The small Victorian town of Beulah wants people to know a local couple who raised a Nazi flag above their property don't represent them.
So dozens of residents gathered on Saturday to celebrate inclusivity by raising the flags of as many nations as they could find.
Cheryl Lawdorn and her partner had been flying the Nazi flag over their Beulah property in the state's northwest for several weeks because of her German ancestry, Ms Lawdorn told The Age newspaper this week.
The flag - which photos show has a black swastika in the middle and Nazi symbols in each corner - was subsequently taken down by police.
Fuelled by shock that someone in Beulah could fly a Nazi a flag, about 60 locals and past residents met near their local pool on Saturday to highlight their welcoming spirit.
They held the Aboriginal flag, LGBTI flag and the flags of as many nations as they could find, with South Korea, Afghanistan, India and Canada among those represented.
The event was organised by the Beulah Historical, Learning and Progress Association only within the past two days.
"We've strung them all amongst the trees...we had lots and lots of flags flying," the association's secetary Barb Moore told AAP.
"Everyone was just so happy to come and put a happy slant on the thing, and just wanted to get together to show that we're a great town here and it's all good."
Ms Moore said the town had been in "absolute shock" that anyone could put a Nazi flag up.
"We just wanted to show look, that's not us."
She understands the couple who raised the flag have left town for the time being.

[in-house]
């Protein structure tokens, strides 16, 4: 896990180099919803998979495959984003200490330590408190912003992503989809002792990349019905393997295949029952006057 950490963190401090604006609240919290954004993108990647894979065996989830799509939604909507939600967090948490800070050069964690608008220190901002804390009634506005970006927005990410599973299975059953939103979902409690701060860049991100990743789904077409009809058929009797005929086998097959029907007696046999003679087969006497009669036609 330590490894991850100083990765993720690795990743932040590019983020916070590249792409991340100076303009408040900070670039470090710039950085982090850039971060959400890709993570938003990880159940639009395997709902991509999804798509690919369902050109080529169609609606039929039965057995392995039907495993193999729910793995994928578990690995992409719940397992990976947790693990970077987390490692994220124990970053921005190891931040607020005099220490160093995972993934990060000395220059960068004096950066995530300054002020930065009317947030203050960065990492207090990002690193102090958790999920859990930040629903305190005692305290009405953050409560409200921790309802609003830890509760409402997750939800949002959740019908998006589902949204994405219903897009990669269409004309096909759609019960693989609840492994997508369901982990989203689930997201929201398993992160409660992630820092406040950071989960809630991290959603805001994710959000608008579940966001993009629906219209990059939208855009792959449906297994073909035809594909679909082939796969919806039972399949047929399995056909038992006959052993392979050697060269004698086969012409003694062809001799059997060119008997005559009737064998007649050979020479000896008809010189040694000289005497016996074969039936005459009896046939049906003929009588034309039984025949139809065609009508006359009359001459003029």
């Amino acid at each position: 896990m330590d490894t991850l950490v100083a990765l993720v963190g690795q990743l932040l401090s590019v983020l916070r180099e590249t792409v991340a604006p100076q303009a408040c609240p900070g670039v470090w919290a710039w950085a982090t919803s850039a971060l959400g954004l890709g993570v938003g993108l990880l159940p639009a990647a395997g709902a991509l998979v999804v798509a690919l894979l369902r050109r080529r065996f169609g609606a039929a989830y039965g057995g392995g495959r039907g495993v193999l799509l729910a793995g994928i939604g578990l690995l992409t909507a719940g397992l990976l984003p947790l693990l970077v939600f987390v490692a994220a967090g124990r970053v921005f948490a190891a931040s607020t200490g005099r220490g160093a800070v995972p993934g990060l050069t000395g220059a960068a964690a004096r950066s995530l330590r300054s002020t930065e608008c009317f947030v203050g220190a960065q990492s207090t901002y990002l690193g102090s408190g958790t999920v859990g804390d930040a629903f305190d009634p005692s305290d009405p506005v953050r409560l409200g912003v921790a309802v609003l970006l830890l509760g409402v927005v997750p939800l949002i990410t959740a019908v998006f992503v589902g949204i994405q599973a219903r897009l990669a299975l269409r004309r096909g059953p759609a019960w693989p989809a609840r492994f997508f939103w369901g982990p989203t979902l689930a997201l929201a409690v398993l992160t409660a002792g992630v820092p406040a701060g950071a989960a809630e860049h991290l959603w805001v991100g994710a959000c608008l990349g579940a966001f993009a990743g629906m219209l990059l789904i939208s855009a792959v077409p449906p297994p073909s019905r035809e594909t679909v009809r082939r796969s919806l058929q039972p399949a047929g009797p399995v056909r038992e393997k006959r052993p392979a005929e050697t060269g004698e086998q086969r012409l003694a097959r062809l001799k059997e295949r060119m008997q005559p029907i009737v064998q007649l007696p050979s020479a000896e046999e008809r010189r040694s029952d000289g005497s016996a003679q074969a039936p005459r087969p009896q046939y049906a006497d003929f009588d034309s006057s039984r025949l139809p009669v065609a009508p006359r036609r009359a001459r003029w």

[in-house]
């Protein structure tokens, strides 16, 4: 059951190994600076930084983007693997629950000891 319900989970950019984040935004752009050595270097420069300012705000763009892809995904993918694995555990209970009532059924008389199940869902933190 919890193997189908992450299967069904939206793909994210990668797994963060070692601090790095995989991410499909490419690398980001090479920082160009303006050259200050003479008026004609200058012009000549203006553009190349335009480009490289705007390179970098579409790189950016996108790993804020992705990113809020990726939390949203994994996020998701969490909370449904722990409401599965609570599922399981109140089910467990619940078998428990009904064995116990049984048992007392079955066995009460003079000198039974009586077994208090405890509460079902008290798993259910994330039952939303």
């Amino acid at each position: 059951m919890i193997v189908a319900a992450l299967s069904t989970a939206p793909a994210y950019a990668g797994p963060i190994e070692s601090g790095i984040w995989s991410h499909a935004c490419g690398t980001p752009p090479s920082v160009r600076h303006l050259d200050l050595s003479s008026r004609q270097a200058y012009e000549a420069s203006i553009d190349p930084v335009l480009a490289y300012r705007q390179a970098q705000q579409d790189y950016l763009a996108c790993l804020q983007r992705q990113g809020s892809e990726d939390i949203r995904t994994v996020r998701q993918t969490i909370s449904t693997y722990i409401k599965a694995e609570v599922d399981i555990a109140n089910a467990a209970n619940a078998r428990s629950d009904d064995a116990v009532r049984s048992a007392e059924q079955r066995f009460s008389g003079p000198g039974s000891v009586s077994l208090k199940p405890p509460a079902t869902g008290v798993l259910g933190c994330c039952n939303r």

"I think they sort of worked out that it's not acceptable and I don't think they'll be doing it again at all."
Nobody tried to interrupt Saturday's event.
Beulah federal MP Dr Anne Webster and state MP Ali Cupper were among attendees, with both commending residents for their response to the incident.
"You've shown Australia and you've really shown the world what you need to do to as a community to stand up for what's right," Dr Webster told the crowd.
The demonstrating locals signed a petition calling on the state government to ban public displays of the Nazi flag and hope to rally more signatures before sending it off.
Chair of civil rights group the Anti-Defamation Commission Dr Dvir Abramovich said such a ban was the right way to go.
"We all have to be unified on this issue, and to fight the growing threat of bigotry and extremism which is a real threat to our way of life," he said.
Victorian Premier Daniel Andrews earlier this week described the flag as "disgusting".
Victoria's parliament is currently running an inquiry into racial vilification with a focus on increased anti-semitic behaviour seen recently.
Beulah had a population of 329 at the time of 2016 census.